When it comes to healthcare, Americans may not agree on much, but they agree on this: Affordable, quality coverage is getting further out of their reach. 

That's a key finding of Consumer Reports' second Consumer Voices Survey, a nationally representative poll of 1,007 adults conducted in April. When people were asked what their biggest concern is right now as consumers, healthcare issues were most often cited—mentioned by almost a quarter of respondents.

And the survey found that Americans' concerns about healthcare have ratcheted up significantly since the start of the year.

Cost is a major worry: More than half of Americans (57 percent) say they lack confidence that they and their loved ones will be able to afford health insurance.

Quality of care is another: 41 percent now say they are not confident that they will have access to the doctors, tests, treatments, and medications they need. That’s up from 35 percent in January when we first asked the question—a statistically significant jump.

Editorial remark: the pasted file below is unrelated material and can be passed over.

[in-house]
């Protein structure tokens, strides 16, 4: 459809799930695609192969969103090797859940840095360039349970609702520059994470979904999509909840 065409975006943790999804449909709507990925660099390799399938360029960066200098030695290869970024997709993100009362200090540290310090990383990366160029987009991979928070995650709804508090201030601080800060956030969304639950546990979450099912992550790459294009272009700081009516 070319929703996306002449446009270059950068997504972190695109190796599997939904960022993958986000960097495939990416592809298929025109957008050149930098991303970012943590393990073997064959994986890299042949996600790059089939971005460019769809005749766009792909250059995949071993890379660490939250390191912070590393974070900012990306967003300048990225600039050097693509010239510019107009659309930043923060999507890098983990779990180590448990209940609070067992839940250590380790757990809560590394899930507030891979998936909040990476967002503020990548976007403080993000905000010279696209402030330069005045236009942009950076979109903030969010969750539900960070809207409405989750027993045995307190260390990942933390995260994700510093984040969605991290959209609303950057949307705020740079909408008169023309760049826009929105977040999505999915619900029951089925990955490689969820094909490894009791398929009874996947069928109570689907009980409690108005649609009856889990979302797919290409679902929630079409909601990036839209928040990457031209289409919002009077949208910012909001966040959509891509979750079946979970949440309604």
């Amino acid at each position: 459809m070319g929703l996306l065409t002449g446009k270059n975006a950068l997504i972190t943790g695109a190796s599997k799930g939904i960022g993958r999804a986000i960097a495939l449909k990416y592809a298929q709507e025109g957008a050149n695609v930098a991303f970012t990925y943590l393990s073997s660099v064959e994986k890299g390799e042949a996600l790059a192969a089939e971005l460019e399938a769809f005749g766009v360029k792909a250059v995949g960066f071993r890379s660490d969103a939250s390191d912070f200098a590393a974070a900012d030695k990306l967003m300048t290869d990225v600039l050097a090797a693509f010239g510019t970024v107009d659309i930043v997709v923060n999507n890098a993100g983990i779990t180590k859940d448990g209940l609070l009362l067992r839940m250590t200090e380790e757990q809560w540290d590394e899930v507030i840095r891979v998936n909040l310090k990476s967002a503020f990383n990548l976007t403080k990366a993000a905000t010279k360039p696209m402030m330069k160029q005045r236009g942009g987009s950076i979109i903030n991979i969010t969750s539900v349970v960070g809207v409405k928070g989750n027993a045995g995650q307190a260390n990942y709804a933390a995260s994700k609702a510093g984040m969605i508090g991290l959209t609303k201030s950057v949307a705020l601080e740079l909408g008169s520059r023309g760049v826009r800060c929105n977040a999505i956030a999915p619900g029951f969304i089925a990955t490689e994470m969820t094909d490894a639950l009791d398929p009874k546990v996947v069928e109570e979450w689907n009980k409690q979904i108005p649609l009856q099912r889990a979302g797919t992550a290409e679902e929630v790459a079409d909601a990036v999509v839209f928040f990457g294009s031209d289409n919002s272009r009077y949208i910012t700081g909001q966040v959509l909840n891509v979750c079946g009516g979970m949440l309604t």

And we heard that consumers have both struggled with steep increases in the past few years and worried about what will happen now.  

Democrats and Republicans in Congress have starkly different ideas about how to fix American healthcare. The Republican plan that the House passed May 4th will give more power to states to decide what benefits are covered and will let insurers price coverage in part on the insured person's health status. More changes are expected from the Senate.

Democrats say reforms should build on the existing law, the Affordable Care Act (ACA), fixing the parts that need to be improved.

The debate has reanimated central questions about how deeply government should be involved in its citizens' personal welfare.

When asked in our survey whether the government should help make sure people have access to affordable, quality healthcare, the vast majority of Americans—78 percent—said “yes.” While almost all Democrats answered that way, so did 80 percent of Independents and 56 percent of Republicans.

“When more than half of Republicans, the party that's been trying to repeal the ACA for seven years, say they want their government helping people afford quality healthcare, that shows that this is an issue that is important to a lot of people,” says Chris Sloan, a senior manager in the policy practice at Avalere Health, a healthcare consulting firm.

Fear of Losing Protections

In addition to conducting a survey, CR also asked consumers to share their own thoughts as the future of the nation’s approach to health insurance is being debated.